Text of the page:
In and amongst other things recently, I've been working on sorting out a replacement for Microsoft SourceSafe / nothing at all. I've done my research and I believe Subversion an excellent starting place for using version control and will probably keep most, if not all developers happy. If distributed (and GIT) turns out to be too much of an advantage to ignore - the fact that Subversion is such a mature and well used product, there will always be an upgrade path.
I'll try not to go into too much detail, as there are plenty of useful resources dotted around that you can find information from. However, before I go onto the directory layout of our repository, I feel I should mention the hardware and software layout of Subversion itself in our environment. Where I work, we are migrating from our historically used Classic ASP code to using C# in ASP.NET, though we have some systems using PHP too. I mention this because we want to be able to use Subversion to look after all code - not just one specific language.
Server Software: In my opinion, I believe you need both Subversion and Apache HTTP for an optimal setup. As we have an Active Directory server as well, it seemed like a good idea to use this rather than create further usernames and passwords for all our developers. For this, you can download and configure everything manually (after all, there is an excellent resource in the free eBook on Subversion) - but actually - you might as well just download the excellent VisualSVN Server. It takes almost all the hardwork out of creating the Subversion server. It's truely a brilliant piece of kit and if you are new to Subversion, I'd advise using this (or at least having a nosey at it and seeing how it does things - if you're that way inclined). It's possibly worth me mentioning that all these applications have the most agreeable price-tag of absolutely nothing at all. Woo!
Client Software: For this, every developer wanting to use Subversion must install TortoiseSVN. TortoiseSVN is a great explorer based client for Subversion that allows developers to perform standard (and advanced) commands from the safety of the right click context menus. This works for all languages and files, but I'd advise for anyone working in Visual Studio, that downloading and paying $50 for VisualSVN is money well spent. It doesn't require VisualSVN Server, but it gives you a way of utilising all the TortoiseSVN context menus from within Visual Studio, meaning you needn't worry about mulitple windows and all that. Just concentrate on your coding! Also, because you have installed VisualSVN (or Apache seperately) you can allow (authenticated) users to view the repository in their web browser of choice.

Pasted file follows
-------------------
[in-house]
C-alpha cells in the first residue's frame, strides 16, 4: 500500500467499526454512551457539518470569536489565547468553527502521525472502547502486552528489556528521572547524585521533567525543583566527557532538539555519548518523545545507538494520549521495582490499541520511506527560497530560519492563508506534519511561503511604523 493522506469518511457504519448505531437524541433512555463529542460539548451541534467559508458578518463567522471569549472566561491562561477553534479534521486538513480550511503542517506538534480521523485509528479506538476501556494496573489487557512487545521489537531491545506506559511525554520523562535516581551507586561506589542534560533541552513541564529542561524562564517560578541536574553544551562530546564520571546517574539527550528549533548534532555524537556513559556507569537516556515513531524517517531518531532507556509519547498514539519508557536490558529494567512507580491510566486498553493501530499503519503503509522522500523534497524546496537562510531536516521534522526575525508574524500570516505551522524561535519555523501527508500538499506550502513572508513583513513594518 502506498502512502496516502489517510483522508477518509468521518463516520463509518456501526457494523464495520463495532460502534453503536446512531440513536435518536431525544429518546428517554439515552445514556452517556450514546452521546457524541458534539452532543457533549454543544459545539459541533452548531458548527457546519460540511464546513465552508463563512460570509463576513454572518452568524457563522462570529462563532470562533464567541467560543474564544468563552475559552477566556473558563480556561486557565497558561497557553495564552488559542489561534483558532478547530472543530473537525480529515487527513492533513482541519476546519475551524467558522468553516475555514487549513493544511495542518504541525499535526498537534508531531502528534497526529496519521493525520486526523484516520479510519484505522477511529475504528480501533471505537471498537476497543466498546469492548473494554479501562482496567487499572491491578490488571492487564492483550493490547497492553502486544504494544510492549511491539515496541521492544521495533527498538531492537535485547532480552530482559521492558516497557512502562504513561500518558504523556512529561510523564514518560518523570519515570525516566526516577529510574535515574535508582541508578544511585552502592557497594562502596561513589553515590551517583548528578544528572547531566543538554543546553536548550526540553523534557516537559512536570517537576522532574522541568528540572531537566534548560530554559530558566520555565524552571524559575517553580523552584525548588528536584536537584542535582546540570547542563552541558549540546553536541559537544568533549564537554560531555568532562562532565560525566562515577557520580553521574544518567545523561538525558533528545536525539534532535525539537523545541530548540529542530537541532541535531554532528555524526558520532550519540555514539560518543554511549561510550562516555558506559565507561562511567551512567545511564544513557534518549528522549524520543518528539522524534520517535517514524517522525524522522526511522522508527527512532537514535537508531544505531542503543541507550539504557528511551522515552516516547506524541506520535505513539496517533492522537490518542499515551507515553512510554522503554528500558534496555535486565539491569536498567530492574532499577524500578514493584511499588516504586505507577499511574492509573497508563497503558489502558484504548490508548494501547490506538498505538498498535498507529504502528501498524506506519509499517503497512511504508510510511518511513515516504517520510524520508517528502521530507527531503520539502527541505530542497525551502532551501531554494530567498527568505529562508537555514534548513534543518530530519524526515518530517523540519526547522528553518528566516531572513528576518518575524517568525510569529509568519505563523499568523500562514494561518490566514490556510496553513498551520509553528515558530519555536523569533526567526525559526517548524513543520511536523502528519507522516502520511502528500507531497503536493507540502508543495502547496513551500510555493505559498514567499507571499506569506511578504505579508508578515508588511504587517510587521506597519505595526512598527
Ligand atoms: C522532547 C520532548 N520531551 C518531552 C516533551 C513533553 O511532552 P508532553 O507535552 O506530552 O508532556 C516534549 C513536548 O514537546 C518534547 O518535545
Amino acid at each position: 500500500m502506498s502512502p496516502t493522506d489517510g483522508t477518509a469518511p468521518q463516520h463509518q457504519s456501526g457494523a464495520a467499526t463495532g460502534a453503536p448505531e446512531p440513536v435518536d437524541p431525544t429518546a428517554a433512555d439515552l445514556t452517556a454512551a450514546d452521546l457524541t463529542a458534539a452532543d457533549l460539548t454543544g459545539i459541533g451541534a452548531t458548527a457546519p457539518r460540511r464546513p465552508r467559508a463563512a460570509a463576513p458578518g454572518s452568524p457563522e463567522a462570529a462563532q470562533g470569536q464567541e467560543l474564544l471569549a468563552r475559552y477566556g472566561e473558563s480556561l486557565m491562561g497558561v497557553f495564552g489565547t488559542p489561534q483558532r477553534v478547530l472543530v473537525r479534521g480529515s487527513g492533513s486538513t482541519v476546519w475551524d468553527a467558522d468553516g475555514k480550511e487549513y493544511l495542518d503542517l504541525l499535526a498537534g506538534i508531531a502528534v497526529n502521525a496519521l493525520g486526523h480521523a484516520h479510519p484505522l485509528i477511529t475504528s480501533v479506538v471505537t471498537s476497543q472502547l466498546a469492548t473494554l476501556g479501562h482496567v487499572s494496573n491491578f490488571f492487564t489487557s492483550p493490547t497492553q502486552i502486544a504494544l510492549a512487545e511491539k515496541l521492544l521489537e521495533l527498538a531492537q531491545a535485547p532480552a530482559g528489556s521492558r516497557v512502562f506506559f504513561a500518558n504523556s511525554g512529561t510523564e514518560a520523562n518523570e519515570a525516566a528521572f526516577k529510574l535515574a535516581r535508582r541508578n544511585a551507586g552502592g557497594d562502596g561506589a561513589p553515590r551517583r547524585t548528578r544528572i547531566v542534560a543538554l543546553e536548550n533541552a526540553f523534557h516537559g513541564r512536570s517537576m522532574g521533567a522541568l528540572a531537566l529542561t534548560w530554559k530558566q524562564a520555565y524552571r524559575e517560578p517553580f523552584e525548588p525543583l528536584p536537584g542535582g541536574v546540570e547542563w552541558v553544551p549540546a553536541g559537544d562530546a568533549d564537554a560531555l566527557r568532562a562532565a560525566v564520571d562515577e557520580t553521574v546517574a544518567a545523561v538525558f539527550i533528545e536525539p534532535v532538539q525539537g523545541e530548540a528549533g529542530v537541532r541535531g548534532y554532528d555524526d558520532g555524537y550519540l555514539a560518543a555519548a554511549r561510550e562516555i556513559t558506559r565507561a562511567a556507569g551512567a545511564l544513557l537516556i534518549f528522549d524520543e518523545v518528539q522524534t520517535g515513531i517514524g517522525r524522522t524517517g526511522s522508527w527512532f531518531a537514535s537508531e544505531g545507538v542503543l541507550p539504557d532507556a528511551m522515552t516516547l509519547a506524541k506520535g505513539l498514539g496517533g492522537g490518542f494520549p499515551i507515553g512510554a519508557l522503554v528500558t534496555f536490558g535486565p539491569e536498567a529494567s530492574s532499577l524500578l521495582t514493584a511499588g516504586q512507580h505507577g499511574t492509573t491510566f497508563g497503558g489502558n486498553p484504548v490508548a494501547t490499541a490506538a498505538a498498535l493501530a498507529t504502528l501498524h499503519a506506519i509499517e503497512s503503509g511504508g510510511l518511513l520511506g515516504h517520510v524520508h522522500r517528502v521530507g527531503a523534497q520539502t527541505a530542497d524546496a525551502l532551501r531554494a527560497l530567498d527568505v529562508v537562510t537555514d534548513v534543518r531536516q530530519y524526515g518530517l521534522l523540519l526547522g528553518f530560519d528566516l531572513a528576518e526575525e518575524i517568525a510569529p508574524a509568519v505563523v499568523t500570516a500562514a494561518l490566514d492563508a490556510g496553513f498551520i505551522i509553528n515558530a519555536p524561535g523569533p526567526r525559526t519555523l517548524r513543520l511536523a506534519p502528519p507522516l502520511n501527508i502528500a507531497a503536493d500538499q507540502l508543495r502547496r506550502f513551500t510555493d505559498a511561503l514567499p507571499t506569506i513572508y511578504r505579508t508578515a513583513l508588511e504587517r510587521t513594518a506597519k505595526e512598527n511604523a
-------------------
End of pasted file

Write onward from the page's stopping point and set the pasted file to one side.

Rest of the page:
All this and we're almost up and running. But before we can continue, we need to sort out the structure. This is how I've suggested our team uses it:
svn / aspnet / libraries / trunk / branches / tags / project01 / trunk / branches / tags / project02 / trunk / branches / tags / users / amadiere / user02
- Every language has it's own repository. There is no need to bring multiple languages into one repository, especially when the amount of code for each language is sufficient to live in its own. I think there may be exceptions to this rule, but those can be taken on a case by case basis.
- Every language would have a 'libraries' directory (this is the equivalent to 'include' or whatever). Some things will obviously be used multiple times, so it makes sense to keep them in a central area, this is nothing new. With everything being in one repository however, it means moving something from Project01 to the libraries area will still keep all the history and version attached to it. This is a big plus from where I'm sitting and is why I've gone for this layout.
- Each library or project folder would have the standard 3 directories for trunks, branches and tags. There is plenty of advise and advantages for this structure, most detailed in the SVN book. A project may involve further sub-project folders if it was relevant, before creating the trunk, branches, tags folder structure. However, depending on the nature of the project, it might be better to create multiple top level projects than sub projects with 'different trunks'.
- Each user would have their own area (without the 3 standard directory structure). There isn't a need here for the trunks, branches and tags because this area shouldn't be used for projects. This area should be used by developers to simply 'Sandbox' or test small bits of code etc. There isn't an end product to need to branch. In the end, this code is the developers to work with - so I guess if they wanted the branches, then they can go for it.
I think with this format, we've got a good standing point for where we want to be going with Version Control and the ASP.NET environment. I'm confident, but until we really start using it in anger - we'll never know! But the idea is then, when I want to develop something, I open Visual Studio and a blank solution. I then add the projects that I'll need (e.g. Project01, Libraries and Amadiere) and off I go - I have everything open I need and they are all going to their appropriate places in Subversion! Genius!